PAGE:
"We the undersigned inhabitants of the Township of Georgina humbly beg leave to your Excellency that at present we are without any place of public worship, burial grounds or school house"
This 1834 appeal to the Lieutenant Governor of Upper Canada expressed the spiritual longing of the settlers. It arose as they built their homesteads along the south shore of Lake Simcoe. These settlers had been holding Sunday services in their homes for some time.
Even this entreaty did not bring results. However, the local people at considerable personal sacrifice, aided by donations from English and Scottish benefactors, finished the wood and plaster church by 1839. The first place of worship in the area, it was consecrated in 1843 by Bishop Strachan, the first Bishop of Toronto. The cemetery provides a resting place for many who were instrumental in building the original church and for their descendants.
This church was replaced by the beautiful stone church now found on the site. It has remained an important part of the religious life of the community and its many visitors. It was built in memory of Susan Sibbald, late of Eildon Hall, by her three sons, Thomas, Hugh and Frank. It was consecrated and first used for worship on July 24th, 1877.
Enter the St. George's Church property through the lych (1878) gate. A typical English country church provides this roofed gateway to a churchyard.
This church, built in Gothic style in 1876-7, replaced the original wooden church built in 1839. The stone church architects were Gavillais and Thompson of Barrie, Ontario. Captain Tom Sibbald supervised the building of the church and local craftsmen did the actual building.
The east window above the Communion Table was hand painted in England by some of the daughters of Governor Simcoe. Elizabeth Simcoe, the mother of the girls, and Susan Sibbald were friends from their schooldays. the window was first installed in the original St. George's in 1845, then was carefully moved into the new church. The side windows are stencilled and painted.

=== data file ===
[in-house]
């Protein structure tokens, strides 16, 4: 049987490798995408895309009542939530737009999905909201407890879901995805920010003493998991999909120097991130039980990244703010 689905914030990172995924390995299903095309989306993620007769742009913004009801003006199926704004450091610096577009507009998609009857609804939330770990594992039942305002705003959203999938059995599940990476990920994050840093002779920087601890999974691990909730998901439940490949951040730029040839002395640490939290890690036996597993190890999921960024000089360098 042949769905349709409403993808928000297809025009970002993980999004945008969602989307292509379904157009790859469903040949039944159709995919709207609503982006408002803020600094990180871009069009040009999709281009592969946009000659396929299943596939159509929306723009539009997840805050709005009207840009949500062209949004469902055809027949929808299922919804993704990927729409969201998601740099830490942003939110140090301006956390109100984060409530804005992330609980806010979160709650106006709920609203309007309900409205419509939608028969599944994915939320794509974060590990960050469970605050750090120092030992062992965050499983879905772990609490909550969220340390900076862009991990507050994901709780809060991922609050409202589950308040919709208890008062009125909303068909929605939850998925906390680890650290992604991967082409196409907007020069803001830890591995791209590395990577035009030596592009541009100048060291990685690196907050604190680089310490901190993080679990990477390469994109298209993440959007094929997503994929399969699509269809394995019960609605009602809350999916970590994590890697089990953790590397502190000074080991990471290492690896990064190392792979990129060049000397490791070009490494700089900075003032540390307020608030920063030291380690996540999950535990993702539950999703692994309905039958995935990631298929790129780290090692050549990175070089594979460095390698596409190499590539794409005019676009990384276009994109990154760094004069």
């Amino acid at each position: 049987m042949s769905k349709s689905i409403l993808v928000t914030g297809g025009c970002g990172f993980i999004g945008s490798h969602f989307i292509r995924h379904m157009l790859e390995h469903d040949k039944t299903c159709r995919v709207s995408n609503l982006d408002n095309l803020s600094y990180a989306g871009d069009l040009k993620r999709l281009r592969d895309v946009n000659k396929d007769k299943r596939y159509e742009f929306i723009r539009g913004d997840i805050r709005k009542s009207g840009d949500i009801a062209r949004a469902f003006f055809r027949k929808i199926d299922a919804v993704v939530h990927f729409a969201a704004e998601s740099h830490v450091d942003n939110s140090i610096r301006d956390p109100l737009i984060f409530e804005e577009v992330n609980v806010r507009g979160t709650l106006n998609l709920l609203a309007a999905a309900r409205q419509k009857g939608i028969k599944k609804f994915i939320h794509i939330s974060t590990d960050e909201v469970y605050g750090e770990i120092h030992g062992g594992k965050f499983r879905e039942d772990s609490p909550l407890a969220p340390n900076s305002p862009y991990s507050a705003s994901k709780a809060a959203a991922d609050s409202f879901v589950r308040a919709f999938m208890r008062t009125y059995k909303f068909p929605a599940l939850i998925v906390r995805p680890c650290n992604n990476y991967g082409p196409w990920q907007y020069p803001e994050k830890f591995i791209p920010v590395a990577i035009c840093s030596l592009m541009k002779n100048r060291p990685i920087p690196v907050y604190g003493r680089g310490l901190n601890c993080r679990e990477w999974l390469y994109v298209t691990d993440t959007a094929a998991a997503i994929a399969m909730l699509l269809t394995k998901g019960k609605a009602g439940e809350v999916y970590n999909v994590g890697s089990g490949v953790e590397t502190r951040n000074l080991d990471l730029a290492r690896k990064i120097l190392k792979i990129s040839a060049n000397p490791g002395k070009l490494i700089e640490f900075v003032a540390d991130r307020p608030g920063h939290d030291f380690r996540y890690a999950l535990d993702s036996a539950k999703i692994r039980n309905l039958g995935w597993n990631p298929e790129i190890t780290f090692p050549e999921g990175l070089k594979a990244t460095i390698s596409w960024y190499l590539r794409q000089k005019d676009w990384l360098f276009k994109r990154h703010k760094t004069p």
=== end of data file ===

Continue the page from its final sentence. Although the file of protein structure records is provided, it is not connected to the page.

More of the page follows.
The gilded wooden Celtic Cross on the altar was given by the Rev. Harold McCausland, rector from 1920-23. This cross was used by Mr. McCausland during his chaplaincy services in World War 1. Originally it was part of the processional cross (1850s) of St. Philip's Church, London, England.
The west window shows the triumphant figure of St. George slaying the dragon, representing the victory of right over might, symbolic of the overthrow of tyranny. It is dedicated to the memory of Lt. G.J. Brichta. RFC, killed over France in 1917, and his son, W/O Philip S. Brichta, killed over Germany in 1943. The silver-cross wife and mother was Anne Mossington, a descendant of an original pioneer family. The window also remembers Philip's friend and fellow aviator, J.D.B. Ulrichsen, listed missing in action in 1943. He was a nephew of Stephen Leacock.
The vestibule window was given in memory of Mazo de la Roche, Canadian novelist. It depicts St. Francis of Assisi, representing the theme of our responsibility to protect and preserve God's creatures.
The memorial brasses found on the interior walls are a traditional way of remembering members of the congregation who have passed away.
The Rev. George Everest designed and carved the altar, pulpit, reading desk and hymn board. A local artisan, we believe a Mr. Ward, did the other carvings. The wheat and grapes pattern reminds us of the comfort of Holy Communion.
The cast iron work at the end of the pews represents an art form of the period in which the church was built. Pew 19 was where Stephen Leacock, as a boy, worshipped with his family.
The Christening Font is found in the corner opposite the entrance. This location near the entrance of the church symbolizes the beginning of Christian life through baptism.
The hangings on the altar change with the Christian seasons. The red hangings used on Pentecost, Saints Days and Anniversaries, are the oldest hangings and were probably made in the late 19th century.
In 1944-49 the tower was rebuilt and reduced in height because of structural deterioration. The original weather vane and base had been previously removed. The gargoyles are a symbols of evil being expelled by the Gospel. The gargoyles (in this case rams' heads) are used as water spouts.
The cross on the west roof peak is a Celtic Cross which has a circle to signify eternity.
The Bourchier memorials are built into the north side of the church. They were placed there when the stone church was erected over part of the original cemetery. Captain William Bourchier was an original land grantee in the area in 1819. He contributed lumber to build the 1839 original church.
Today St. George's and its picturesque grounds continue to serve as a spiritual, historical and cultural centre for the community. Visitors are welcome at all services. Visitors are also invited to sit in silence, to pray and to use the prayer desk book to request prayers.